ADVANCED BYPRODUCT RECOVERY: DIRECT CATALYTIC REDUCTION OF SO2 TO ELEMENTAL SULFUR

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Arthur D. Little, Inc., together with its commercialization partner, Engelhard Corporation, and its university partner Tufts, investigated a single-step process for direct, catalytic reduction of sulfur dioxide from regenerable flue gas desulfurization processes to the more valuable elemental sulfur by-product. This development built on recently demonstrated SO{sub 2}-reduction catalyst performance at Tufts University on a DOE-sponsored program and is, in principle, applicable to processing of regenerator off-gases from all regenerable SO{sub 2}-control processes. In this program, laboratory-scale catalyst optimization work at Tufts was combined with supported catalyst formulation work at Engelhard, bench-scale supported catalyst testing at Arthur D. Little and ... continued below

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41 pages

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Weber, Robert S. May 1999.

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Description

Arthur D. Little, Inc., together with its commercialization partner, Engelhard Corporation, and its university partner Tufts, investigated a single-step process for direct, catalytic reduction of sulfur dioxide from regenerable flue gas desulfurization processes to the more valuable elemental sulfur by-product. This development built on recently demonstrated SO{sub 2}-reduction catalyst performance at Tufts University on a DOE-sponsored program and is, in principle, applicable to processing of regenerator off-gases from all regenerable SO{sub 2}-control processes. In this program, laboratory-scale catalyst optimization work at Tufts was combined with supported catalyst formulation work at Engelhard, bench-scale supported catalyst testing at Arthur D. Little and market assessments, also by Arthur D. Little. Objectives included identification and performance evaluation of a catalyst which is robust and flexible with regard to choice of reducing gas. The catalyst formulation was improved significantly over the course of this work owing to the identification of a number of underlying phenomena that tended to reduce catalyst selectivity. The most promising catalysts discovered in the bench-scale tests at Tufts were transformed into monolith-supported catalysts at Engelhard. These catalyst samples were tested at larger scale at Arthur D. Little, where the laboratory-scale results were confirmed, namely that the catalysts do effectively reduce sulfur dioxide to elemental sulfur when operated under appropriate levels of conversion and in conditions that do not contain too much water or hydrogen. Ways to overcome those limitations were suggested by the laboratory results. Nonetheless, at the end of Phase I, the catalysts did not exhibit the very stringent levels of activity or selectivity that would have permitted ready scale-up to pilot or commercial operation. Therefore, we chose not to pursue Phase II of this work which would have included further bench-scale testing, scale-up, pilot-scale (0.5 MW{sub e}) testing at conditions representative of various regenerable SO{sub 2}-control systems, preparation of a commercial process design, and development of a utility-scale demonstration plan.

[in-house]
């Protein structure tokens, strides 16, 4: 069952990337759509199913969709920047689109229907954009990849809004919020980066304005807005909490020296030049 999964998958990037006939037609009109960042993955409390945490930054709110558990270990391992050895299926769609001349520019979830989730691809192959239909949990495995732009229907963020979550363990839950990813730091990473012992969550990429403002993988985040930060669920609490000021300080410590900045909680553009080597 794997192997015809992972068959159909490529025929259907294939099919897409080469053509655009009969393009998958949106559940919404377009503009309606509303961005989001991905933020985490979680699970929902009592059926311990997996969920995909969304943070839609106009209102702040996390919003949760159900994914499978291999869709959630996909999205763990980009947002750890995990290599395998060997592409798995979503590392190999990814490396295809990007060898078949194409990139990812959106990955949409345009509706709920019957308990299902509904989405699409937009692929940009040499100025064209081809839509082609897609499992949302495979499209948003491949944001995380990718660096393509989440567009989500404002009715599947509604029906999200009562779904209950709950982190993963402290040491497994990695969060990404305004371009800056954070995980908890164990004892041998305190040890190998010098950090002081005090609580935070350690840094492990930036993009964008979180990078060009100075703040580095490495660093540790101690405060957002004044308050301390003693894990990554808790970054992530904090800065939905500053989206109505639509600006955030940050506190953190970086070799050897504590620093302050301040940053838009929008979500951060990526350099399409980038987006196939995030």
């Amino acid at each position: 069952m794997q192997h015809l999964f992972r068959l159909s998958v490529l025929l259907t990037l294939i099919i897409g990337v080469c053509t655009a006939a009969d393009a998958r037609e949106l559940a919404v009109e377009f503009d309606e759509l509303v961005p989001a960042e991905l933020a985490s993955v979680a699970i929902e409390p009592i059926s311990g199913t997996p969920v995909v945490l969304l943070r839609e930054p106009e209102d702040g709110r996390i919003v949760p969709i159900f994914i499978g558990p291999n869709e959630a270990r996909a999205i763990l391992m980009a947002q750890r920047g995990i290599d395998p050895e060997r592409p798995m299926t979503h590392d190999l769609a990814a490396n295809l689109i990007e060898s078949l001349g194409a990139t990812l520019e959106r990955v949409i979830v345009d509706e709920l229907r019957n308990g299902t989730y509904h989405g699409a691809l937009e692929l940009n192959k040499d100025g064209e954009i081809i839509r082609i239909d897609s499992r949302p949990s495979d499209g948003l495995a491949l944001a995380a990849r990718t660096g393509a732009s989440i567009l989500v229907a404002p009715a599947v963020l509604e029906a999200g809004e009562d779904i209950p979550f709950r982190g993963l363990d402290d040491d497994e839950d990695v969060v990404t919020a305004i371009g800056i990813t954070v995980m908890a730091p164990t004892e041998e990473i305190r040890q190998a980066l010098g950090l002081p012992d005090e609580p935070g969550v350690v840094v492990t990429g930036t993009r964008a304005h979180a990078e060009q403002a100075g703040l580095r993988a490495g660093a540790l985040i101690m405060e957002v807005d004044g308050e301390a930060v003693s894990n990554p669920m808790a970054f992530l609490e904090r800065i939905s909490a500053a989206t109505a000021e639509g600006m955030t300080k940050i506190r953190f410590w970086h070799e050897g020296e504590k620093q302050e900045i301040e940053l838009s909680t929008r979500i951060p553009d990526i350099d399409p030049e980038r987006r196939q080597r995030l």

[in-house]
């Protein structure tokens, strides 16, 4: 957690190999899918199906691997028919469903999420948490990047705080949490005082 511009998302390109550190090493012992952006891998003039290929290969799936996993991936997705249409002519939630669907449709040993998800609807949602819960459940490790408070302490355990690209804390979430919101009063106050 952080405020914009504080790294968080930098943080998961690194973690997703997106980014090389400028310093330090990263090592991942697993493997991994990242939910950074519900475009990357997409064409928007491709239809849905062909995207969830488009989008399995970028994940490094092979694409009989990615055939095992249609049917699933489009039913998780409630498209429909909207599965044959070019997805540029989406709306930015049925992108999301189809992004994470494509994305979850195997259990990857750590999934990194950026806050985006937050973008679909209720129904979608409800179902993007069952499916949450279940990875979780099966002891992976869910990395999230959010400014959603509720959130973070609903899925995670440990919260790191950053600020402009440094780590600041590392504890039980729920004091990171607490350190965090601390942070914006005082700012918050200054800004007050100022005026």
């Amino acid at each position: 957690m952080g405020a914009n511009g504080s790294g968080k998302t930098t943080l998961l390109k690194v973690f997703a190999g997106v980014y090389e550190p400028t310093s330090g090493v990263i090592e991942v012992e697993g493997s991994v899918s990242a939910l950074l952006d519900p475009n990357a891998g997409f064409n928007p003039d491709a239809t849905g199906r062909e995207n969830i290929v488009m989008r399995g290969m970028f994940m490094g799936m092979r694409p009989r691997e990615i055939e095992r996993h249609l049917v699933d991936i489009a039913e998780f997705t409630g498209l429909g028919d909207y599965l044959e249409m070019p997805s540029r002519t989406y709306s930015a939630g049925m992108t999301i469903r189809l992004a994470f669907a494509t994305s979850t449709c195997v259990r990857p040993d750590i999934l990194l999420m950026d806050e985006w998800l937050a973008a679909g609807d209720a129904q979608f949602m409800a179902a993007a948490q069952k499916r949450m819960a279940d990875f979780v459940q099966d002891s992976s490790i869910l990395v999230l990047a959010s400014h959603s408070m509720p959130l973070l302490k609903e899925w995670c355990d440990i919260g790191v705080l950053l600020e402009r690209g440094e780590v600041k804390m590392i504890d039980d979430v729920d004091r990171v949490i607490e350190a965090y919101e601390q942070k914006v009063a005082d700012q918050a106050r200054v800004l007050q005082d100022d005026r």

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41 pages

Notes

OSTI as DE00014458

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  • Other Information: PBD: 1 May 1999

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  • Report No.: DE-AC-95PC95252--09
  • Grant Number: AC-95PC95252
  • DOI: 10.2172/14458 | External Link
  • Office of Scientific & Technical Information Report Number: 14458
  • Archival Resource Key: ark:/67531/metadc618315

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  • May 1999

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  • June 16, 2015, 7:43 a.m.

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  • April 15, 2016, 12:46 p.m.

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Weber, Robert S. ADVANCED BYPRODUCT RECOVERY: DIRECT CATALYTIC REDUCTION OF SO2 TO ELEMENTAL SULFUR, report, May 1999; Morgantown, West Virginia. (digital.library.unt.edu/ark:/67531/metadc618315/: accessed September 22, 2017), University of North Texas Libraries, Digital Library, digital.library.unt.edu; crediting UNT Libraries Government Documents Department.